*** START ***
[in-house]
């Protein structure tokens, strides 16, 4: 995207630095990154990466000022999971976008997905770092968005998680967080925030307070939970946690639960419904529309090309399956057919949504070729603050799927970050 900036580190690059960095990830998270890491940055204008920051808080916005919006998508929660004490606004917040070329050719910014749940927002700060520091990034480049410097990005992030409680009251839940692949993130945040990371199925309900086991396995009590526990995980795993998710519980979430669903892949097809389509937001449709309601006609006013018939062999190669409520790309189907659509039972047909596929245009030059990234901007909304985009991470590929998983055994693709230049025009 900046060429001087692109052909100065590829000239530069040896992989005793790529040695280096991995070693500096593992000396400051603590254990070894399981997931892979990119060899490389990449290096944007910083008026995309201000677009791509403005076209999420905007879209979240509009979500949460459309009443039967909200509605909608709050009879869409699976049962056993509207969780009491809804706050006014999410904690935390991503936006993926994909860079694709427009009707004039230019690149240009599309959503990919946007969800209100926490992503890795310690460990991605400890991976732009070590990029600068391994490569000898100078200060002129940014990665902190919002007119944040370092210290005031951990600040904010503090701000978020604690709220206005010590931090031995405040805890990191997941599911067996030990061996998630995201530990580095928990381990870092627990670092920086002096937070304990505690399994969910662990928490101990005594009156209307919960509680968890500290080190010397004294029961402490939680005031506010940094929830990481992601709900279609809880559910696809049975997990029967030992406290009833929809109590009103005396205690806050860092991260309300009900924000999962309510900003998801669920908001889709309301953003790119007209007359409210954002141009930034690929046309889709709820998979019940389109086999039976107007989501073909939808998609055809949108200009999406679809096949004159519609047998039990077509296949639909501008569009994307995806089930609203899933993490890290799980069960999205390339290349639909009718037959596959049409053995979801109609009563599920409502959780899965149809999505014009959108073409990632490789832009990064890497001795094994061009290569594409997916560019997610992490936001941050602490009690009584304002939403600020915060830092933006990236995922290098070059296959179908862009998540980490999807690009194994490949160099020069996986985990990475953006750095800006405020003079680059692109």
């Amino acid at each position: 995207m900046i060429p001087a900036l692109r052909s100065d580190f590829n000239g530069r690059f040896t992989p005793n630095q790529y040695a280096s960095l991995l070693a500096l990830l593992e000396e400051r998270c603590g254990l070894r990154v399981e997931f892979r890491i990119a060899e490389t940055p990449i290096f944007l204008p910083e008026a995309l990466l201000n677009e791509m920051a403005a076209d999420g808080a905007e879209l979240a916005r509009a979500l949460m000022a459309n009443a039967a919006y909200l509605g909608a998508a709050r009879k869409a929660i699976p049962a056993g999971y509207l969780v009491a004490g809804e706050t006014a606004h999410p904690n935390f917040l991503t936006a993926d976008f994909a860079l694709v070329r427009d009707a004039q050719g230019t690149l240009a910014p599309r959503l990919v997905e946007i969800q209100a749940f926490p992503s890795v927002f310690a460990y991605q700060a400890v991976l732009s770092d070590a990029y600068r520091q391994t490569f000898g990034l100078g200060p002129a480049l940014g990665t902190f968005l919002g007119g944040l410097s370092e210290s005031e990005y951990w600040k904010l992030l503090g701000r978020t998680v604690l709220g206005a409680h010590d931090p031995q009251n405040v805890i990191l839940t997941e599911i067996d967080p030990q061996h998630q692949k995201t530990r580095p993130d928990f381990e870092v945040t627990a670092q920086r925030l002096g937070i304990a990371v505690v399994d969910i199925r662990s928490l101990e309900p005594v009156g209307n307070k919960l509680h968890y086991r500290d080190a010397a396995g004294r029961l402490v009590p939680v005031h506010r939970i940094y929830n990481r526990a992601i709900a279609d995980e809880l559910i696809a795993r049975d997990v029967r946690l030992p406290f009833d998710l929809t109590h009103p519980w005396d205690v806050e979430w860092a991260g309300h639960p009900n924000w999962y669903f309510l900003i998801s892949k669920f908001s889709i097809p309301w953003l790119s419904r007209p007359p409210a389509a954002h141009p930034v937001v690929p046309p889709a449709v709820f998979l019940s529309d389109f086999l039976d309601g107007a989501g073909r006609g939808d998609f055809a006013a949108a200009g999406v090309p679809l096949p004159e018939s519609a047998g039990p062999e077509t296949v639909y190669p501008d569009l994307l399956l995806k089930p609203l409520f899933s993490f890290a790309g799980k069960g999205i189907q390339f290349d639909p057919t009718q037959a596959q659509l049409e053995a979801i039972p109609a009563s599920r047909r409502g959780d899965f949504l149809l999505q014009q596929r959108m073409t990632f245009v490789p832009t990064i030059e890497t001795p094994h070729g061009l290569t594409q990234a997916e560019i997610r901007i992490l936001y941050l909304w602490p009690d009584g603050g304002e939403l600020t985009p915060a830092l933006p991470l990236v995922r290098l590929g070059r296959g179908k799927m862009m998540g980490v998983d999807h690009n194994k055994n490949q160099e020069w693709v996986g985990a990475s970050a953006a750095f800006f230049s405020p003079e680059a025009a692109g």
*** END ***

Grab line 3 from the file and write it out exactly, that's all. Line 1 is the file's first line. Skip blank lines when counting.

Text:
């Amino acid at each position: 995207m900046i060429p001087a900036l692109r052909s100065d580190f590829n000239g530069r690059f040896t992989p005793n630095q790529y040695a280096s960095l991995l070693a500096l990830l593992e000396e400051r998270c603590g254990l070894r990154v399981e997931f892979r890491i990119a060899e490389t940055p990449i290096f944007l204008p910083e008026a995309l990466l201000n677009e791509m920051a403005a076209d999420g808080a905007e879209l979240a916005r509009a979500l949460m000022a459309n009443a039967a919006y909200l509605g909608a998508a709050r009879k869409a929660i699976p049962a056993g999971y509207l969780v009491a004490g809804e706050t006014a606004h999410p904690n935390f917040l991503t936006a993926d976008f994909a860079l694709v070329r427009d009707a004039q050719g230019t690149l240009a910014p599309r959503l990919v997905e946007i969800q209100a749940f926490p992503s890795v927002f310690a460990y991605q700060a400890v991976l732009s770092d070590a990029y600068r520091q391994t490569f000898g990034l100078g200060p002129a480049l940014g990665t902190f968005l919002g007119g944040l410097s370092e210290s005031e990005y951990w600040k904010l992030l503090g701000r978020t998680v604690l709220g206005a409680h010590d931090p031995q009251n405040v805890i990191l839940t997941e599911i067996d967080p030990q061996h998630q692949k995201t530990r580095p993130d928990f381990e870092v945040t627990a670092q920086r925030l002096g937070i304990a990371v505690v399994d969910i199925r662990s928490l101990e309900p005594v009156g209307n307070k919960l509680h968890y086991r500290d080190a010397a396995g004294r029961l402490v009590p939680v005031h506010r939970i940094y929830n990481r526990a992601i709900a279609d995980e809880l559910i696809a795993r049975d997990v029967r946690l030992p406290f009833d998710l929809t109590h009103p519980w005396d205690v806050e979430w860092a991260g309300h639960p009900n924000w999962y669903f309510l900003i998801s892949k669920f908001s889709i097809p309301w953003l790119s419904r007209p007359p409210a389509a954002h141009p930034v937001v690929p046309p889709a449709v709820f998979l019940s529309d389109f086999l039976d309601g107007a989501g073909r006609g939808d998609f055809a006013a949108a200009g999406v090309p679809l096949p004159e018939s519609a047998g039990p062999e077509t296949v639909y190669p501008d569009l994307l399956l995806k089930p609203l409520f899933s993490f890290a790309g799980k069960g999205i189907q390339f290349d639909p057919t009718q037959a596959q659509l049409e053995a979801i039972p109609a009563s599920r047909r409502g959780d899965f949504l149809l999505q014009q596929r959108m073409t990632f245009v490789p832009t990064i030059e890497t001795p094994h070729g061009l290569t594409q990234a997916e560019i997610r901007i992490l936001y941050l909304w602490p009690d009584g603050g304002e939403l600020t985009p915060a830092l933006p991470l990236v995922r290098l590929g070059r296959g179908k799927m862009m998540g980490v998983d999807h690009n194994k055994n490949q160099e020069w693709v996986g985990a990475s970050a953006a750095f800006f230049s405020p003079e680059a025009a692109g």